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Keywords:

  • Barley;
  • compatible solute;
  • cytoskeleton;
  • cytosol;
  • dehydration;
  • dehydrin;
  • desiccation;
  • detergent;
  • freezing tolerance;
  • Hordeum vulgare;
  • LEA protein;
  • lower plants;
  • maize;
  • molecular chaperone;
  • nucleus;
  • stress protein;
  • Triticeae;
  • water;
  • Zea mays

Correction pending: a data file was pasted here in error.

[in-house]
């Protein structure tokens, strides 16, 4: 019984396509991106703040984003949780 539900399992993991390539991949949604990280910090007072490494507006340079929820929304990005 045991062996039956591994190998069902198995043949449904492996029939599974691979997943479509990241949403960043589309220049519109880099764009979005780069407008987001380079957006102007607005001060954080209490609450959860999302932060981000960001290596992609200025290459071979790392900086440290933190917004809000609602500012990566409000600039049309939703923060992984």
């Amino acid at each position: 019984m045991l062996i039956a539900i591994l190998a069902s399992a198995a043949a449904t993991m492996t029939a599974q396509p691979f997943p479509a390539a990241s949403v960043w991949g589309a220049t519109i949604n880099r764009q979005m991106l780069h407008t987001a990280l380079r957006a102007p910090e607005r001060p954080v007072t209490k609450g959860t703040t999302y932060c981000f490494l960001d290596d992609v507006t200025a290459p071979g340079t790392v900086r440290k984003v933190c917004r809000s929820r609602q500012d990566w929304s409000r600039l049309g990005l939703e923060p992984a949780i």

A number of proteins have been identified that typically accumulate in plants in response to any environmental stimulus that has a dehydrative component or is temporally associated with dehydration. This includes drought, low temperature, salinity and seed maturation. Among the induced proteins, dehydrins (late embryogenesis abundant [LEA] D-II family) have been the most commonly observed, yet we still have an incomplete knowledge of their fundamental biochemical role in the cell. Current research trends are changing this situation: immunolocalization and in vitro biochemical analyses are, through analogies to other more fully characterized proteins and molecules, shaping our understanding. In brief, dehydrins may be structure stabilizers with detergent and chaperone-like properties and an array of nuclear and cytoplasmic targets. Recent progress on the mapping of dhn genes and the inheritance of freezing tolerance in barley and other Triticeae species tentatively points to dehydrins as key components of dehydration tolerance.